No. The CMS approval means that everyone is safe, but it is actually necessary only to "consider the interests of Medicare" in most circumstances. If the MSA apportions 50K to future treatment, and Medicare later decides that 62K is more appropriate, someone has to fund the difference. As long as either Applicant or Insurance Company is willing to fund any discrepancy, CMS approval is actually unnecessary.
The bigger issue is who will cover any difference if approval is not received before settlement is completed. . The Insurance Company is typically in no great rush, and would like the liability coffin nailed tight. The Applicant wants his money, and his Attorney does not want to be sued later if the Medicare withholds treatment because the MSA was a little light.
The biggest issue is that the MSA review process does not really have an Appeal avenue. If CMS disagrees, the settlement essentially has to be changed or Applicant needs to accept the potential risk for any difference.
I see it as less of a problem than many others, because no matter who does the calculations, the MSA is rarely more than an estimate. If a true good-faith estimate is made, I do not believe that a proper MSA ordinarily even needs to be submitted.
Your best path is to follow the advice of your Attorney, whom I am not. If you are an Attorney, you need to read up on the issue instead of delegating your professional responsibility.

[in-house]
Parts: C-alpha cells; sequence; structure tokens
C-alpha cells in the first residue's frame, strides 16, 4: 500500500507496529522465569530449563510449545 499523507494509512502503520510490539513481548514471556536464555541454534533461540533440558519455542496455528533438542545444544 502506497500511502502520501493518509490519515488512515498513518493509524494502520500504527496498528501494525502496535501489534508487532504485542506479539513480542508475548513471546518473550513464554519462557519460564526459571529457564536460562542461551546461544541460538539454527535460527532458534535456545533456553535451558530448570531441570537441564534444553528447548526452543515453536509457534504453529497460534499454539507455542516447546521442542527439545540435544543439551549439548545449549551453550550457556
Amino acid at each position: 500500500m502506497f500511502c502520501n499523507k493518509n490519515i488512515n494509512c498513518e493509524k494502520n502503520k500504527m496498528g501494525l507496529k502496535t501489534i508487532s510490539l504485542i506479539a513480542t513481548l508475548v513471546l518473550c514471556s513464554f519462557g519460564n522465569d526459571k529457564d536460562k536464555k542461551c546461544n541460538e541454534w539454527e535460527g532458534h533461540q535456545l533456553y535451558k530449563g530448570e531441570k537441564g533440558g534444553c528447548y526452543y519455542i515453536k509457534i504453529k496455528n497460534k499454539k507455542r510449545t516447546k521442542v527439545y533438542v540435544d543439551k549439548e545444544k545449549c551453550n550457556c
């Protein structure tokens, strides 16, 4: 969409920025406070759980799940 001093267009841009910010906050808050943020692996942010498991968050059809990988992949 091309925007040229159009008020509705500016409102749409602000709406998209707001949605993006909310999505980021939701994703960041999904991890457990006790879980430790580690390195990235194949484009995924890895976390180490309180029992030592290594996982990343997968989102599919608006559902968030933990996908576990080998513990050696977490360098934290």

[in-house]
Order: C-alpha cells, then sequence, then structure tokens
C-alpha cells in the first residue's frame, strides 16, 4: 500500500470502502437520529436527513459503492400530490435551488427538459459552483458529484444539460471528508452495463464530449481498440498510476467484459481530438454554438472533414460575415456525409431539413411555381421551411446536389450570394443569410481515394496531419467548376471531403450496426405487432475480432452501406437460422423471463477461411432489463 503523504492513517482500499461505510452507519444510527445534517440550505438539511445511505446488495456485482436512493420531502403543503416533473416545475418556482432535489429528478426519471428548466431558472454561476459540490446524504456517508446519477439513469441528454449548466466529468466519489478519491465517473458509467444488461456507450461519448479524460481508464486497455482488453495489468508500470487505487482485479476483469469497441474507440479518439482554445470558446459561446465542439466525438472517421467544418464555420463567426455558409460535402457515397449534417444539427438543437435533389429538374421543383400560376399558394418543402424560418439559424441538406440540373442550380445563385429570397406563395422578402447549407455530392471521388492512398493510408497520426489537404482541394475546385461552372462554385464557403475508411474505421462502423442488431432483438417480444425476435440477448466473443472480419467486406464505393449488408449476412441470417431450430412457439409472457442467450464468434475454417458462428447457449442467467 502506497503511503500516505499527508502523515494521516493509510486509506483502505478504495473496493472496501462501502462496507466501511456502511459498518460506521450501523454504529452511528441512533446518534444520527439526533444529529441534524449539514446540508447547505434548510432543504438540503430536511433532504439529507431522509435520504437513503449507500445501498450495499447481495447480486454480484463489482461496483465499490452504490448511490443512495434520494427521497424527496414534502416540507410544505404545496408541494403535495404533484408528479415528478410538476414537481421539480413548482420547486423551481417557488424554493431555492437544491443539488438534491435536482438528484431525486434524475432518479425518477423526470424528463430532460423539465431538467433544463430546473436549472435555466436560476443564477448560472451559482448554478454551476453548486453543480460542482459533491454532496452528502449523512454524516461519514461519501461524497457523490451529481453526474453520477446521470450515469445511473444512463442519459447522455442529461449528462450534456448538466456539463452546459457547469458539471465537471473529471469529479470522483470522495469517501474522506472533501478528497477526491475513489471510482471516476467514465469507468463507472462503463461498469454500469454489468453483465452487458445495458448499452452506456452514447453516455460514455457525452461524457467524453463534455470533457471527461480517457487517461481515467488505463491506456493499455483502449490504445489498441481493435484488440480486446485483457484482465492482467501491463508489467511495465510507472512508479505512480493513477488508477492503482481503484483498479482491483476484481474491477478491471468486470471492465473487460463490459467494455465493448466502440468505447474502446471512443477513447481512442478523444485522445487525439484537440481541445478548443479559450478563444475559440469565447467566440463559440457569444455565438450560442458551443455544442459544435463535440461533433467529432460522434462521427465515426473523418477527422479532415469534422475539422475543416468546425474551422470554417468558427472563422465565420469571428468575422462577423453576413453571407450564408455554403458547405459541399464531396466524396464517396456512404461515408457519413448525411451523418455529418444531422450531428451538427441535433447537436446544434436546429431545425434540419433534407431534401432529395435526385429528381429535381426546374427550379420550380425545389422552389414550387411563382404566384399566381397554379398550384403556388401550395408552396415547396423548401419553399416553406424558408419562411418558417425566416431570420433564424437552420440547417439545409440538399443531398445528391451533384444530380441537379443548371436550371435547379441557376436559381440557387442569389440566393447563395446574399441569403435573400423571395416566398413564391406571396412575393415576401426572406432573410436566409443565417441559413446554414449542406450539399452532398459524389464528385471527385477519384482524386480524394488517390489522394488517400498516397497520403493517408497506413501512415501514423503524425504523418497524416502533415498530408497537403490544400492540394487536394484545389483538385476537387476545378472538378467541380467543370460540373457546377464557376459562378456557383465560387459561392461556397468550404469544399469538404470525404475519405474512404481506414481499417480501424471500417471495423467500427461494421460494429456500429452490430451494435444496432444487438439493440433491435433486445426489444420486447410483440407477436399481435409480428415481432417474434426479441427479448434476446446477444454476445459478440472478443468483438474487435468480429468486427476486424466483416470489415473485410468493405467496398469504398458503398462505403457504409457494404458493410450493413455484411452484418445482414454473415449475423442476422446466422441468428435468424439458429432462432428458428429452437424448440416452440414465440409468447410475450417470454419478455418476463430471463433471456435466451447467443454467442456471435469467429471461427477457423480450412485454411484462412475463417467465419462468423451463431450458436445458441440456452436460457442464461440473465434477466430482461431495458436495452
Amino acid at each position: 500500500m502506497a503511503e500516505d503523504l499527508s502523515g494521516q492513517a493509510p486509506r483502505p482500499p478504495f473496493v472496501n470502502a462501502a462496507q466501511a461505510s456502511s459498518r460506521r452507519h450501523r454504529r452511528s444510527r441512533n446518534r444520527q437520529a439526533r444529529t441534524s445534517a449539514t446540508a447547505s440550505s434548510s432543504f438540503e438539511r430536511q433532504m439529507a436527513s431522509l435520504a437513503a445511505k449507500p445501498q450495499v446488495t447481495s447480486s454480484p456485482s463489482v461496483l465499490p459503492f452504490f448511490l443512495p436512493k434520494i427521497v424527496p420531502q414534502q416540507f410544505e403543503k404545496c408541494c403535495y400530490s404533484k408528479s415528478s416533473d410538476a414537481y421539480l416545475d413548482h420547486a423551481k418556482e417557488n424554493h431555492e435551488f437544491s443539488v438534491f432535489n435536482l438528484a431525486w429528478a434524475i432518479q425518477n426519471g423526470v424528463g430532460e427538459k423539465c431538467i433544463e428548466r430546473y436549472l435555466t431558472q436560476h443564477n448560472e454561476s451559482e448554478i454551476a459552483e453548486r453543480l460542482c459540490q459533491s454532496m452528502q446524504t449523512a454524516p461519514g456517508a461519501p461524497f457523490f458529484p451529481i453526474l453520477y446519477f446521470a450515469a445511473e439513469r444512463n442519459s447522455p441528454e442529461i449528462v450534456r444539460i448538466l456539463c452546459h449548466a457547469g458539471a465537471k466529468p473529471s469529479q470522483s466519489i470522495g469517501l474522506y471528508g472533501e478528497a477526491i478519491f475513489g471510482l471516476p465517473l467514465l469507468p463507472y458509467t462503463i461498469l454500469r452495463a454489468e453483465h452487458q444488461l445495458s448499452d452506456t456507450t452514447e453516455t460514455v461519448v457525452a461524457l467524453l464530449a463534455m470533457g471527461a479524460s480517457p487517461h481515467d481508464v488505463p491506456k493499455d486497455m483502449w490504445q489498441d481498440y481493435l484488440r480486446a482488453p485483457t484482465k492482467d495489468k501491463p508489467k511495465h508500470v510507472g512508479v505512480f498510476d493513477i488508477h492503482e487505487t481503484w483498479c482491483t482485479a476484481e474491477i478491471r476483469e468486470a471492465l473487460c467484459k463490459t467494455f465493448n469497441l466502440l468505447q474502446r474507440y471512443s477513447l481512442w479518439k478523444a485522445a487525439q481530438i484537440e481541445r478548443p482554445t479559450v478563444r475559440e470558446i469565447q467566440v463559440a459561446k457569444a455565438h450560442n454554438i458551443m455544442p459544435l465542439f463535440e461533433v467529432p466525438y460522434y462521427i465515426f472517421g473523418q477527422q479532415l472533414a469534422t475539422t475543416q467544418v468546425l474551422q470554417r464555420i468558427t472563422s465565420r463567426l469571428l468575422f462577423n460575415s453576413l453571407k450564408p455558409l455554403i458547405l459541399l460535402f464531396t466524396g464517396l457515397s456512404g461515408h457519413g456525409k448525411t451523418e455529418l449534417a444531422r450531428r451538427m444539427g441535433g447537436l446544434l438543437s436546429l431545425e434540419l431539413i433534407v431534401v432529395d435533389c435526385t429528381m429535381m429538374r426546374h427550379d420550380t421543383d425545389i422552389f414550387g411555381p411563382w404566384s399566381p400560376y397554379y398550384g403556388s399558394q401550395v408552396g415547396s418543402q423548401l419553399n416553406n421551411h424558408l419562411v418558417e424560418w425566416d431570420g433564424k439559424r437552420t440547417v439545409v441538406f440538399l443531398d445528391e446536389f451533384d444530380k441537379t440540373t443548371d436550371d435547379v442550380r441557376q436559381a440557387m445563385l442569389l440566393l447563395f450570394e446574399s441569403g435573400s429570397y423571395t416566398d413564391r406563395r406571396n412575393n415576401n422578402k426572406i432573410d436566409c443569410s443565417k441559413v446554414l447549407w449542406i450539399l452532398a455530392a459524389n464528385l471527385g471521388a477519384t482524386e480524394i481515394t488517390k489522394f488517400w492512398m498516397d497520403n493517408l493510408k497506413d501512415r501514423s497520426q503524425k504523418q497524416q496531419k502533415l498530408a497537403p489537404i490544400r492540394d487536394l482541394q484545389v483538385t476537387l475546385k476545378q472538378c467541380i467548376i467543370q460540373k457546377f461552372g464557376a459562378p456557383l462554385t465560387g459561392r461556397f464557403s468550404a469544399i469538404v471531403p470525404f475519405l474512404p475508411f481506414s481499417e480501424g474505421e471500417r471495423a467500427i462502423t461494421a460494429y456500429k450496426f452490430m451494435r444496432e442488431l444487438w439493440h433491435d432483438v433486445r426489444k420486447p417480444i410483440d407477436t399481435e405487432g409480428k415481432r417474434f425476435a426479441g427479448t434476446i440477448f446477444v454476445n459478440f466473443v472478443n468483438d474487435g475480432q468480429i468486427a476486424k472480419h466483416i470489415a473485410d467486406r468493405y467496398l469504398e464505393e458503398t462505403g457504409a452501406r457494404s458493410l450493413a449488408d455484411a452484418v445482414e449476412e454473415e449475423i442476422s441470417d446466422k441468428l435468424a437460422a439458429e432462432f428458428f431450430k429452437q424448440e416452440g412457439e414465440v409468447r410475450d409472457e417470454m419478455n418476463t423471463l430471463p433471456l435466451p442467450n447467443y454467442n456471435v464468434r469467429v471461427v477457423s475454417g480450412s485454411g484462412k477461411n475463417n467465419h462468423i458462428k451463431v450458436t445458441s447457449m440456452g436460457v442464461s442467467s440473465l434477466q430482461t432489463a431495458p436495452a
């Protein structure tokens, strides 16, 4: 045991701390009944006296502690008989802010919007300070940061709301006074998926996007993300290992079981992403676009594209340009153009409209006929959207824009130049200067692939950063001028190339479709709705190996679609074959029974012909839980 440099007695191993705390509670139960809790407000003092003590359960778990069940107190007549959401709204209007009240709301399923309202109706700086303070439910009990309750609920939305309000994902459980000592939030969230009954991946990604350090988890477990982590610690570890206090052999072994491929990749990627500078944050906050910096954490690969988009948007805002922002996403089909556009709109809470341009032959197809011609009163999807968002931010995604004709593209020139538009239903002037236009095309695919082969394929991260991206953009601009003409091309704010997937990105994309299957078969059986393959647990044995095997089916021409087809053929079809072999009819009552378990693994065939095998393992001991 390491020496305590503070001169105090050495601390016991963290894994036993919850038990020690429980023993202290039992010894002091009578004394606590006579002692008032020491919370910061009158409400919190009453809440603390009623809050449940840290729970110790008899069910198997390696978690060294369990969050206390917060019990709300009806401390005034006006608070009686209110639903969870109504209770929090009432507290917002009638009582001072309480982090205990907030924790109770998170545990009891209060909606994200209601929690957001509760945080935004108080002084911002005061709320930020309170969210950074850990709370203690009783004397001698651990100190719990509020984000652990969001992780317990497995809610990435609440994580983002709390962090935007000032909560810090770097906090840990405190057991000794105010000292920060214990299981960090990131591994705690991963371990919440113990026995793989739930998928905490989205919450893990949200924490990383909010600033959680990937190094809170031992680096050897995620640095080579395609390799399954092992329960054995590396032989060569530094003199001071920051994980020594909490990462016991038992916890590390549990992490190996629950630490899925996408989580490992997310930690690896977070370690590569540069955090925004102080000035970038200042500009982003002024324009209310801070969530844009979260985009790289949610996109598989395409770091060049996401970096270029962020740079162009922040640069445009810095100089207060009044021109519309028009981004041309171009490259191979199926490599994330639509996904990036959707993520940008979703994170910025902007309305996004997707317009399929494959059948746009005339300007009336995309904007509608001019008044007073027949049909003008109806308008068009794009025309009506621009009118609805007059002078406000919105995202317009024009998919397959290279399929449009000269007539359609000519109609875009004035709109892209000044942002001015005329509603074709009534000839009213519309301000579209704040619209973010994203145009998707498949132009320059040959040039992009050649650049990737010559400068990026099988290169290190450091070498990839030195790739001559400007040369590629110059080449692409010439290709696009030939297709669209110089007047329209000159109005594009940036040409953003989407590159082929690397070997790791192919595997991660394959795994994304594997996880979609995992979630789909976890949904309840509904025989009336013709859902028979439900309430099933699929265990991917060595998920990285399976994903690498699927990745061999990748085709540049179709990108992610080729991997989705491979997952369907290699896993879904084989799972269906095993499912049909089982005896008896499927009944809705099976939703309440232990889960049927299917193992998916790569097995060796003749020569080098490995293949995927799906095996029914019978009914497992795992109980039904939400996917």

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That is the normal sequence in Georgia. My experience is that the insurance company will not normally agree to enter into a final settlement agreement until they have the MSA approved by CMS. But not because the state judge requires it. MSA is a federal law obligation that causes the insurance company to get that taken care of prior to sending the settlement documents to the judge for approval. Good luck my friend!
Here is the short answer. While it is not mandatory to get CMS approval prior to approving a settlement, CMS's authority to enforce its interpretation of what would be required for a sets aside is absolute and independent from any other source.
Therefore, from a practical standpoint, it is the norm to have to wait for CMS approval. The good news is that a properly prepared proposal is almost always accepted by CMS.
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While I agree with Steven's answer below, I would also point out that there are circumstances where, depending on the size of the settlement and you current status of receiving medicare now (or reasonably expect to receive medicare within 30 months), then CMS approval of the MSA would be required to obtain the safe haven protection contemplated by using an MSA in the first place. It is far safer to go through that process now, then risk forfeiting your right to Medicare coverage later. The only thing for sure, aside from death and taxes, is that medical costs continue to move upwards and, with each such increase, the value of having the Medicare safety net for later increases. Best- Charlie